An essay by alum Rachel Brownson (poetry, ’14) appears at The Toast:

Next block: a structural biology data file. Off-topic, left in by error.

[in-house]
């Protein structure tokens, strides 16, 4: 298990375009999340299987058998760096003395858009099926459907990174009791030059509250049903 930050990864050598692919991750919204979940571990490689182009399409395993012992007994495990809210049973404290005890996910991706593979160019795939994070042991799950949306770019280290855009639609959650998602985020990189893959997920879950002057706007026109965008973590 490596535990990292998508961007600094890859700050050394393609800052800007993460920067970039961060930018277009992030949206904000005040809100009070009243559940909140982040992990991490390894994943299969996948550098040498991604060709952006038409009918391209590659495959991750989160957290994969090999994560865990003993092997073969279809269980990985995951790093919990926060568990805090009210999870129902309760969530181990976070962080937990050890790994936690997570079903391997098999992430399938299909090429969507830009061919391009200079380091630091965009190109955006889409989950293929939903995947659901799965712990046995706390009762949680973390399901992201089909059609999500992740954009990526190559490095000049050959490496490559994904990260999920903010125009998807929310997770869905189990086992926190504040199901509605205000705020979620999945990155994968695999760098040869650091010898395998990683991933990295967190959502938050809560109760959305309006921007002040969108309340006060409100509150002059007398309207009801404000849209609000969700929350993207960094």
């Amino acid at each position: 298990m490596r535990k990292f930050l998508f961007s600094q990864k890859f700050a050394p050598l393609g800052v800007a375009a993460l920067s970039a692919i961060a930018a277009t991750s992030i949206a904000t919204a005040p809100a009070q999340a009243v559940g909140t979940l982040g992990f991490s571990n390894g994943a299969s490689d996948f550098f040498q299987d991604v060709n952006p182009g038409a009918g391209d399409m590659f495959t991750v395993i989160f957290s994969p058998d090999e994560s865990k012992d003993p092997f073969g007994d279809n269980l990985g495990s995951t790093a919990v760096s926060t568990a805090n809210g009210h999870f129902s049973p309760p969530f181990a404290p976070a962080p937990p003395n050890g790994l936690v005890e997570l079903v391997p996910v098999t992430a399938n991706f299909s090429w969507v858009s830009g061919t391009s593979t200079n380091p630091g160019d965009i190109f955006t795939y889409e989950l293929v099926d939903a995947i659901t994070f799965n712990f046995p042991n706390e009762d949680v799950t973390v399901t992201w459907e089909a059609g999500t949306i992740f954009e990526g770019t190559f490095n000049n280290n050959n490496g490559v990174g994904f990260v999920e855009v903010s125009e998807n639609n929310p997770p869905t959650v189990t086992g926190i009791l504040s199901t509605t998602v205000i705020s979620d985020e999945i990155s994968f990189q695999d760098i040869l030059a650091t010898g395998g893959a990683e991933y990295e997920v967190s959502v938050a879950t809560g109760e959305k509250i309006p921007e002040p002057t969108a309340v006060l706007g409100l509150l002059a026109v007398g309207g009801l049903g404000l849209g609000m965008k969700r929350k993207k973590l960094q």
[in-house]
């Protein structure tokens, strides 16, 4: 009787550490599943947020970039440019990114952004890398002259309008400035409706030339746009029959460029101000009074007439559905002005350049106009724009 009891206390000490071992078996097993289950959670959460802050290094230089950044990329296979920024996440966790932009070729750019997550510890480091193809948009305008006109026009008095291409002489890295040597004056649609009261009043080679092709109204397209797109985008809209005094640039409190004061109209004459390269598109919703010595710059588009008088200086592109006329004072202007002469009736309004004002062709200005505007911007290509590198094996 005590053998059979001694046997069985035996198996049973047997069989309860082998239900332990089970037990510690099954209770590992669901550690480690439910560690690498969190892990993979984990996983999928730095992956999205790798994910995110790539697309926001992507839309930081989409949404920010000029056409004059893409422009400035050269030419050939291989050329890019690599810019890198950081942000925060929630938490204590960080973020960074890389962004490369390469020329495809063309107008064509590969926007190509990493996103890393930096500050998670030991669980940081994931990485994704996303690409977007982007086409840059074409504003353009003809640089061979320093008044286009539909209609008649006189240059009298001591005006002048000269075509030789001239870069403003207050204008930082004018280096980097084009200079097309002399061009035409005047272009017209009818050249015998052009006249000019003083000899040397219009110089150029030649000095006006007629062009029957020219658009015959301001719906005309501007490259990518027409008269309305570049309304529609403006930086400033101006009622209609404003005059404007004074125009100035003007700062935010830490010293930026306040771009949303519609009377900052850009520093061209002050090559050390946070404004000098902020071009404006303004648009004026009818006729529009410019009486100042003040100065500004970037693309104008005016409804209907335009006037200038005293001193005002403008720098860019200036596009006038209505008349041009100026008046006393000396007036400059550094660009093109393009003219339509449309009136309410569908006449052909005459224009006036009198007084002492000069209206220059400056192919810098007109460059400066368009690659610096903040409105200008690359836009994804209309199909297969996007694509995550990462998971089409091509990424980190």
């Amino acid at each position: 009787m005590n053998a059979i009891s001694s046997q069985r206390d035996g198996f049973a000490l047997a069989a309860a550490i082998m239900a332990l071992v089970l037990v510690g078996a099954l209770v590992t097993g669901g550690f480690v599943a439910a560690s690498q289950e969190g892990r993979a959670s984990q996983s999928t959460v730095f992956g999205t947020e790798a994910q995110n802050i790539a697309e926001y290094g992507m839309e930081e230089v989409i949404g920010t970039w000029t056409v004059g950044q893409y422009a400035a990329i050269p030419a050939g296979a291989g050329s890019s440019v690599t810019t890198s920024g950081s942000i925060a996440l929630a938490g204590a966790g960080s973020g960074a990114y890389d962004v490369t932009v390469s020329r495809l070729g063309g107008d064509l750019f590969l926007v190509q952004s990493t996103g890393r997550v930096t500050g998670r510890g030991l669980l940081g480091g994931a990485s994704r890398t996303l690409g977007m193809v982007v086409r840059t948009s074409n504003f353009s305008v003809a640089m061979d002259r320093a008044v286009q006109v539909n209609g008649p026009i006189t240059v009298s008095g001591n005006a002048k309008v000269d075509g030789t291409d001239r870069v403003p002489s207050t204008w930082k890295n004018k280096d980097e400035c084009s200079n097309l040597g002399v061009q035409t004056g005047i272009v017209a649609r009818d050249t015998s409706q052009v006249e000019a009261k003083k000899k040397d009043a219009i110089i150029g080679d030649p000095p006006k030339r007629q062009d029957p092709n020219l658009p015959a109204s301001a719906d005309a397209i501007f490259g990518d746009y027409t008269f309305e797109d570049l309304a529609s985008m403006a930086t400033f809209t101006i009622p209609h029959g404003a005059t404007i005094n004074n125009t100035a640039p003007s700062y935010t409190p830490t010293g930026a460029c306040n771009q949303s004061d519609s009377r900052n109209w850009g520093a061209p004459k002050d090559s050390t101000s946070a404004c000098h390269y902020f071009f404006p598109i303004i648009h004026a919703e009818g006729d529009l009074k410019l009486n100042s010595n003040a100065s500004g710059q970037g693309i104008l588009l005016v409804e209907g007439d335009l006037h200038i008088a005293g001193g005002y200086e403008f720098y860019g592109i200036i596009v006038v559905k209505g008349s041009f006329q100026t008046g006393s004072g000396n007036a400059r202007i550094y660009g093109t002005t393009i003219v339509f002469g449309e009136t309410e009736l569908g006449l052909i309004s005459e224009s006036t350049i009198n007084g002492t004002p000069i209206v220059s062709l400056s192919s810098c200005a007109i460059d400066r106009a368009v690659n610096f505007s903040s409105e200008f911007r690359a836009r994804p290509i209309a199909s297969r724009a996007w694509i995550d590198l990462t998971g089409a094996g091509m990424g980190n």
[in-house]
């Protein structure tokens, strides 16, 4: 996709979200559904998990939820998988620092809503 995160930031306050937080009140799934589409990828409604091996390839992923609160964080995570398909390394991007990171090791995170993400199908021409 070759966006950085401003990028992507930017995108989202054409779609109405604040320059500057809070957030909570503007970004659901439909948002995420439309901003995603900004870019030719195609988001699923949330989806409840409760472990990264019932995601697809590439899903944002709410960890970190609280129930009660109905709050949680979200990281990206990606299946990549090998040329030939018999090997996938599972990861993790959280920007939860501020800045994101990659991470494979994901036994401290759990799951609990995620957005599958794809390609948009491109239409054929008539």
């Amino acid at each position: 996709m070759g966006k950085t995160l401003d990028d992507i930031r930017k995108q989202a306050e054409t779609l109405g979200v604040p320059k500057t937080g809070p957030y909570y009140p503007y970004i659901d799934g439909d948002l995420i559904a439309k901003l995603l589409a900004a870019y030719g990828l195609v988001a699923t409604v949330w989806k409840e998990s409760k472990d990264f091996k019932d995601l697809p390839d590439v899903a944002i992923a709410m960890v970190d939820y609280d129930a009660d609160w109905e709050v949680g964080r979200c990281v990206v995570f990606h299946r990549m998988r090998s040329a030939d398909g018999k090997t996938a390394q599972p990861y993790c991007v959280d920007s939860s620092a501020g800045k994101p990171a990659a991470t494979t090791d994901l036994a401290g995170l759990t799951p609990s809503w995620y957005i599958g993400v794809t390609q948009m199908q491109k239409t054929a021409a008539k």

My grandparents’ living room was almost too warm after the cutting December wind outside, and the Christmas tree blinked pink and gold, ringed with piles of boxes. My cousins and their parents could be heard laughing and bickering in the den downstairs, and as we shed our chilly coats and exchanged the usual hugs, I looked around for my uncle Dave, wondering which version of him was here today. As we sat down I heard his heavy step on the deck behind the sliding doors, and he came slowly into view: tall in his dusty-looking coat, his round belly pressing at the zipper, his University of Michigan knit cap pulled down over his ears, cigarette smoke emerging in clouds from behind his graying beard. He was pacing the deck as he often did, walking on the wooden benches, followed closely by his hyperactive little black poodle. Seeing us, he stubbed out his cigarette, came into the room in a gust of cold, and made his round of hugs. “Rachelieu,” he said—pleased as always with the nickname he’d found for me—as he wrapped me in his big smoky arms.

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